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Time to 'Protect'!
NIST Cybersecurity Framework: Protect
National Institute of Standards and Technology (NIST) maintains one of the most widely adopted cybersecurity frameworks for critical infrastructure and organisations in many other sectors. NIST Cybersecurity Framework is an excellent system to base the creation of policies and procedures on for the purposes of managing risk, security hardening networks, and incident response. There’s a lot of content in the Framework, which was designed to cover a lot of ground. Fortunately, the most important ideas in the Framework can be organised according to its five functions – identify, protect, detect, respond, and recover. We will tell you what you should know about all five functions.
Previously, in our blog, we covered the first function, ‘Identify’. The identify function is all about determining your organisation’s data assets, understanding how your business functions affect your operations and supply chain, and conducting thorough risk analysis and risk management. Now we’re onto the next function, 'Protect'.
Now that we know what we have and why it’s important, we need to figure out how to develop policies and procedures to protect it all. In NIST’s words, the protect function is about how to “develop and implement the appropriate safeguards to ensure the delivery of critical infrastructure services.” Each of the five functions builds upon the previous function. So now we must prepare our defences and make sure they’re effective. Let’s get into what needs to be done, shall we?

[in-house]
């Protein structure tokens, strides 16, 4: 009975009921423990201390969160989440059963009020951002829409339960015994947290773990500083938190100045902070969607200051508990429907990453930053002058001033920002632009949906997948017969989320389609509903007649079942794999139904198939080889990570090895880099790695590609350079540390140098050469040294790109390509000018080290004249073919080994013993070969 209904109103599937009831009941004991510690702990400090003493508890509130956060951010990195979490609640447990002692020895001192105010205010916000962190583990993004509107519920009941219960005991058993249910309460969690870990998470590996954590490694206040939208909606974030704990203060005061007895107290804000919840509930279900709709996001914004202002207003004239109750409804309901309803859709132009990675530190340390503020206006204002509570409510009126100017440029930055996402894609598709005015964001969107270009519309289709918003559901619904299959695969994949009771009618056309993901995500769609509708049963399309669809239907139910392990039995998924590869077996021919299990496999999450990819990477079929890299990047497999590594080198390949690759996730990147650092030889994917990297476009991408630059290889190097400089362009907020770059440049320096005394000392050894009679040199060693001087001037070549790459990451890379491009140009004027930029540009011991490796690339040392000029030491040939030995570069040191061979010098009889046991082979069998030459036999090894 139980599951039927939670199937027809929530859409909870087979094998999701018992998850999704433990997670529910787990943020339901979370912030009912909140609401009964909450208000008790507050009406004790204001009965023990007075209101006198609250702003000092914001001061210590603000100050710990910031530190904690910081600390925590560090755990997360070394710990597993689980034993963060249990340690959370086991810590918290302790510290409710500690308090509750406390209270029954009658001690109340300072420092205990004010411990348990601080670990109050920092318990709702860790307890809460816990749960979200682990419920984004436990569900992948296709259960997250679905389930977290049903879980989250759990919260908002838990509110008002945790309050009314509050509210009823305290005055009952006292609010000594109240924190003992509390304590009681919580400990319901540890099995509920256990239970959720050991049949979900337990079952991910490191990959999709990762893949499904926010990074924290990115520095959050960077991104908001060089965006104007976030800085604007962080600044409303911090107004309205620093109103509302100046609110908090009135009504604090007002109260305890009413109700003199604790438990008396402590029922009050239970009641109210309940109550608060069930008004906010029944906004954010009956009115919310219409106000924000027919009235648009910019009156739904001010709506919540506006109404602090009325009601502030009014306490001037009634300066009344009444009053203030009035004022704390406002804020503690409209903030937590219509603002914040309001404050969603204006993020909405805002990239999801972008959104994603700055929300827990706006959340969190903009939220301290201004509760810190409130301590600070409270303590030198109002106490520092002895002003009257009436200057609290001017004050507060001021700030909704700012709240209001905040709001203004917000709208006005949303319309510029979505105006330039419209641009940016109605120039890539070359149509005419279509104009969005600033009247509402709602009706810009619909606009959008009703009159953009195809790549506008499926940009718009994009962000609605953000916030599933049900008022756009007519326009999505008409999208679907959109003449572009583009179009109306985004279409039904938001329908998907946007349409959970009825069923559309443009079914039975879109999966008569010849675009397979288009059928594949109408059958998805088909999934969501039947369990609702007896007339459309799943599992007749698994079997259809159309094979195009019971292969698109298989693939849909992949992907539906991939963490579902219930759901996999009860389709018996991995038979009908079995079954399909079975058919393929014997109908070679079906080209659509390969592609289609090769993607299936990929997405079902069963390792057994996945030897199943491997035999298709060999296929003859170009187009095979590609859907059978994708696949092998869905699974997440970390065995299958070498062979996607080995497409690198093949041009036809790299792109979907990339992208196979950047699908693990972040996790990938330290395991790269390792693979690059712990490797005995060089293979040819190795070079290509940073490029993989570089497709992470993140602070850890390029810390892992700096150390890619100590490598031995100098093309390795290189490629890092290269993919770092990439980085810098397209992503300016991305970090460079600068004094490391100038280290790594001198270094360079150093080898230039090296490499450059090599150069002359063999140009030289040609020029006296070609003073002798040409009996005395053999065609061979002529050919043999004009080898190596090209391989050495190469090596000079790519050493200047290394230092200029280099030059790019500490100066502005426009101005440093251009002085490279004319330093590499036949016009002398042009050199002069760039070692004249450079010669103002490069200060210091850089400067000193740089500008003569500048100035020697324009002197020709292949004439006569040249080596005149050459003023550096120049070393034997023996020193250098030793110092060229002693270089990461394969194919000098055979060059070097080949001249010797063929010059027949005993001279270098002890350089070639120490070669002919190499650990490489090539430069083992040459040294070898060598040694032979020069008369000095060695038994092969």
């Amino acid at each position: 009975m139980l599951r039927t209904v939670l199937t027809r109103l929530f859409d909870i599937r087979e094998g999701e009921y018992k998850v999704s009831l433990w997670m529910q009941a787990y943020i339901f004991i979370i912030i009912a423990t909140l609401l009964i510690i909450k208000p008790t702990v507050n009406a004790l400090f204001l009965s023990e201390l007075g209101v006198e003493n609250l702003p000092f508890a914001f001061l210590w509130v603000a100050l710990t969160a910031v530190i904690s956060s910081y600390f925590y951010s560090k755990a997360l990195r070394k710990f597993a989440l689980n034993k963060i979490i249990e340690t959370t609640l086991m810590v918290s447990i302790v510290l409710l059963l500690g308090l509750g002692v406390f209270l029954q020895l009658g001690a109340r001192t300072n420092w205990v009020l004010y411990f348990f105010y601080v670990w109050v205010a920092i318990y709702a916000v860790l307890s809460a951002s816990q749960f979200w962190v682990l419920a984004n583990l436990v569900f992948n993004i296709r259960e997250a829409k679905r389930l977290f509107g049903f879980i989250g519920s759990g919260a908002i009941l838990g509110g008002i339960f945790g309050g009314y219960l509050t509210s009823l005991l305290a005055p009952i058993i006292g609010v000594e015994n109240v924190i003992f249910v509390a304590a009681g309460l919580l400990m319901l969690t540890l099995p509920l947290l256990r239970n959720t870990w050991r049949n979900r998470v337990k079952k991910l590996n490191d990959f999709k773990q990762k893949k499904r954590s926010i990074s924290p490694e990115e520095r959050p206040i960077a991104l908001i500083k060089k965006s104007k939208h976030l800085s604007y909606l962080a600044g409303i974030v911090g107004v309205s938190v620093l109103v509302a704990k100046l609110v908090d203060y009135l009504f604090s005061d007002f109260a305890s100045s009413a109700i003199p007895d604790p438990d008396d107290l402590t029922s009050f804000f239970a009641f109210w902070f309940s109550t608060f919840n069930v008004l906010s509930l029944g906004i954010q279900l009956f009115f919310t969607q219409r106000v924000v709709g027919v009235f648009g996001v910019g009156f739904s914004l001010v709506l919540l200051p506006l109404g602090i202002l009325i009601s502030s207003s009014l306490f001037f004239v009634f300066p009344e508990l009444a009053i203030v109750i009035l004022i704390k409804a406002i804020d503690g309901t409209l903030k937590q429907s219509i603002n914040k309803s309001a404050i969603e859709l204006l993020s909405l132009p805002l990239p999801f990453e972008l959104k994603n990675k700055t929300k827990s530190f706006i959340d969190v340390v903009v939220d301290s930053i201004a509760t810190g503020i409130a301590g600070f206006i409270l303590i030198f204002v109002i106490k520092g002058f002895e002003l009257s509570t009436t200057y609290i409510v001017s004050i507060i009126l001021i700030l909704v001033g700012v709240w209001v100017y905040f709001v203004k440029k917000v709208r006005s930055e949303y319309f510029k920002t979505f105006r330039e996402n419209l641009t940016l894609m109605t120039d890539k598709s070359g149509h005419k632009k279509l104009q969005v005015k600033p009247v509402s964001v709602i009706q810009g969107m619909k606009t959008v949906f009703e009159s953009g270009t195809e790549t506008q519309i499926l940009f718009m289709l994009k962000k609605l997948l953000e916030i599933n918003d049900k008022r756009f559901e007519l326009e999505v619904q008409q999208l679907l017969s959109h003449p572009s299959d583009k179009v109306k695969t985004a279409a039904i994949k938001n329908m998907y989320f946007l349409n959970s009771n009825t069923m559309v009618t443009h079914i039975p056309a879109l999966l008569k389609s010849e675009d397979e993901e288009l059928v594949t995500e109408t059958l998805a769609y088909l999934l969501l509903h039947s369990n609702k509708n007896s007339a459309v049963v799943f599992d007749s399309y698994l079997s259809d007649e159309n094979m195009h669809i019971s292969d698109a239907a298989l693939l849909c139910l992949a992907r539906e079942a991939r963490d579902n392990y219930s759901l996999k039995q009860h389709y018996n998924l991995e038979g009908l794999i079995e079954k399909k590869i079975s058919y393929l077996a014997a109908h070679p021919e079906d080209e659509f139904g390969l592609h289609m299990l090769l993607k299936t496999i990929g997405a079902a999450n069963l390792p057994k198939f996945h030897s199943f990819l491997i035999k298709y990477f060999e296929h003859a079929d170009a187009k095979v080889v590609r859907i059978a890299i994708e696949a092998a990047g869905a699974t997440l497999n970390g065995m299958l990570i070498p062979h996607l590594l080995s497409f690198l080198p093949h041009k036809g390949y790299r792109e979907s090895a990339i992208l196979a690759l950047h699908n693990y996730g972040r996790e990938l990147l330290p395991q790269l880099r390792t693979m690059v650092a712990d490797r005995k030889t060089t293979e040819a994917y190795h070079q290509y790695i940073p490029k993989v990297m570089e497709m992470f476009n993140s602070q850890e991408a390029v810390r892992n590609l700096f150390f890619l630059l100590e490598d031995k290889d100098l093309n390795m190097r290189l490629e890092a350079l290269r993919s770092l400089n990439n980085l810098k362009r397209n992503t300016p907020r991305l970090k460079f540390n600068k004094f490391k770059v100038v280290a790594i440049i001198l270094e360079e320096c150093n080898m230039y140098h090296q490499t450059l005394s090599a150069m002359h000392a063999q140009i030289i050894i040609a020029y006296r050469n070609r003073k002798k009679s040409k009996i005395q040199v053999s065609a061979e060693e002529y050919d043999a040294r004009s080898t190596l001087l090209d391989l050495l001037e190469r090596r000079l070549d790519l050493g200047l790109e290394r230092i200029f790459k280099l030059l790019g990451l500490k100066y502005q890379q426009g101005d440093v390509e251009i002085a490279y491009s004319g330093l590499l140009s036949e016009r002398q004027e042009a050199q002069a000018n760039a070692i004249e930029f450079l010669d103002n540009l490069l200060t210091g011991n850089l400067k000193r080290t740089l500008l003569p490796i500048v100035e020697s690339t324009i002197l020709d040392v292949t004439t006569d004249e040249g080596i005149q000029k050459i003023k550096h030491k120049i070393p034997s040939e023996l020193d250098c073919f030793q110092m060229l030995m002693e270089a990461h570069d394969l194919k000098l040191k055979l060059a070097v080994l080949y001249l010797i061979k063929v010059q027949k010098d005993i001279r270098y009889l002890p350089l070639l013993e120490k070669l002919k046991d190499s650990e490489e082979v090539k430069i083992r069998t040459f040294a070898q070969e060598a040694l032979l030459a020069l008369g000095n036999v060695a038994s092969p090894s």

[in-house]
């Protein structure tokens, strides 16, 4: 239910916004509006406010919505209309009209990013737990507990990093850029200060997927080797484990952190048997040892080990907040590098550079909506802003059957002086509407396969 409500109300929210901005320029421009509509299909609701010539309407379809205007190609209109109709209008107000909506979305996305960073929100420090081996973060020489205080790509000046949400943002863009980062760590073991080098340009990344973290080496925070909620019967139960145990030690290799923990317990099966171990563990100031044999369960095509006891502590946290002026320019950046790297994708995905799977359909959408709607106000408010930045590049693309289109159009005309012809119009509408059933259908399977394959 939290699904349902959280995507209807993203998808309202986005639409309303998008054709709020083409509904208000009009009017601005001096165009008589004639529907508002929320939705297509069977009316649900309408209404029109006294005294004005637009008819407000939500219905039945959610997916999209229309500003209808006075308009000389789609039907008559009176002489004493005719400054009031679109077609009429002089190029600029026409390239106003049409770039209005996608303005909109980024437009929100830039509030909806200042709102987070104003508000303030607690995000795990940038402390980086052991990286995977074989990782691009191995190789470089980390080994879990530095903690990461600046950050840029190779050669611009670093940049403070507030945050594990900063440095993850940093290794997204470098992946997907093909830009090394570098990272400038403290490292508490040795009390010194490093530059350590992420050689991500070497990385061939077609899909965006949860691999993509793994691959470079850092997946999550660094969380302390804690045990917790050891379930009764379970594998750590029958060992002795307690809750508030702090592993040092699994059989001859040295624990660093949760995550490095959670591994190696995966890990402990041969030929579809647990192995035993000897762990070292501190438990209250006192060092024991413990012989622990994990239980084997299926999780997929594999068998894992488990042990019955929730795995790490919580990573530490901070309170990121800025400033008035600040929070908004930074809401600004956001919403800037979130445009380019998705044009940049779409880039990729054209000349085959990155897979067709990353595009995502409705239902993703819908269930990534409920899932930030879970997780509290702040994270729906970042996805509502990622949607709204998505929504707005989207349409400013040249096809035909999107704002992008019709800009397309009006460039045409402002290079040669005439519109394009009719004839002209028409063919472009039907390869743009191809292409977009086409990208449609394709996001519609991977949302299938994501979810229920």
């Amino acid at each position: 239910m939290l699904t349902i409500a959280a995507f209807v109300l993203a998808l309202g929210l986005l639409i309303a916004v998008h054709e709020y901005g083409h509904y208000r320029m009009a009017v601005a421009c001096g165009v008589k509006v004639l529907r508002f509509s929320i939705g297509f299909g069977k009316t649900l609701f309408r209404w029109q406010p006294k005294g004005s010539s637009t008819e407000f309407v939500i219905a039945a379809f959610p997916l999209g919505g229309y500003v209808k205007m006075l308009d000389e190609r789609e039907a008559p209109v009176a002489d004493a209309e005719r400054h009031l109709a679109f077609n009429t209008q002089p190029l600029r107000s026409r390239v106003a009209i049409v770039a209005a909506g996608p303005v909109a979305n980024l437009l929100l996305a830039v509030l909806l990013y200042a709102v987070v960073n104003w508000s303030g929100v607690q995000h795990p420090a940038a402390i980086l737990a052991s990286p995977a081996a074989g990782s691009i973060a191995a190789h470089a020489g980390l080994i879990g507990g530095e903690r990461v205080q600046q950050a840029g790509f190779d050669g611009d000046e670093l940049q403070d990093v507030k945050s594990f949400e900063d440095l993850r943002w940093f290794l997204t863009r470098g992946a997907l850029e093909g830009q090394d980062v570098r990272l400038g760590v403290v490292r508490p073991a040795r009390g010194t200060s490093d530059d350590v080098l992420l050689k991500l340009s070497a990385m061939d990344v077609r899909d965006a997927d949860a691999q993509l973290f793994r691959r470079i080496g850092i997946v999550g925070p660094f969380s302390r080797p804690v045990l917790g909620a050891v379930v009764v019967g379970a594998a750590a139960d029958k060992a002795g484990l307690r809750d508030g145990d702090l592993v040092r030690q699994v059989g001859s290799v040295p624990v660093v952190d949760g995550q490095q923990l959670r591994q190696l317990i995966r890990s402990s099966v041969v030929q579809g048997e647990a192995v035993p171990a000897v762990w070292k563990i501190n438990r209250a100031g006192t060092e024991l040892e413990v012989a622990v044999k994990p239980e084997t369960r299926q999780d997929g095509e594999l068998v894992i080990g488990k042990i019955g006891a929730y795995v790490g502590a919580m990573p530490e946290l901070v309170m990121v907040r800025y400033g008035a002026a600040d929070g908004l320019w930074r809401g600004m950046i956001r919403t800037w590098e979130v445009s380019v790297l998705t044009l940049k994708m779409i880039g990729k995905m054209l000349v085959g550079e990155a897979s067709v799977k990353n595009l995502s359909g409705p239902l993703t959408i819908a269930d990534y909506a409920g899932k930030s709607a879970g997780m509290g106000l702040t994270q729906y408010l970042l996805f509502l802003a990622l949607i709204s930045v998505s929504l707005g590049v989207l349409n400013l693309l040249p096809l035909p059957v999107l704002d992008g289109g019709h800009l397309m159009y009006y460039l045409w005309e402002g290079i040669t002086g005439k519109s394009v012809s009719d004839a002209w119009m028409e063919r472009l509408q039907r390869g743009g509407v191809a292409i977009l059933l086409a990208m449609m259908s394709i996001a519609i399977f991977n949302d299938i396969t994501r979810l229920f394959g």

Access control is one of the most important tools in cybersecurity. It’s all about making sure that only authorised parties have access to data assets, buildings, user identities, and machine identities. There are lots of different ways to implement access control, including account credentials, cryptographic keys, and locked doors.
There are also different methodologies for implementing access control. The principle of least privilege should guide all these methodologies. The principle of least privilege is about granting users access only to what they absolutely need to do their jobs, and no more. The more access is limited the more effective security can be, but a balance must be found for the sake of productivity, functionality, and usability.
Role based access control manages access according to a user’s role in the company or organisation. One of the simplest ways to do this is to create user groups for each of the roles in your company’s network and put individual user accounts into these groups accordingly. For instance, there could be one group for your accountants and another group for your network administrators. Mandatory access control is a very strict system in which users are unable to grant permissions to other users, even if they’re the author of a file. Access control is designed and deployed from a centralised authority. Discretionary access control is a system that can be very flexible. For instance, a hierarchy of files may be accessed based on certain user permissions. In addition to these methodologies, there are many others.
There are many different technologies and philosophies that can be used to implement access control according to your organisation’s needs. The NIST Cybersecurity Framework considers both computerised access control and physical access control (doors, locks, security cameras) to be very important. In this task of the protect function, you must make sure that your organisation’s access control policies and procedures are effective for making sure that only authorised parties have access to your various resources.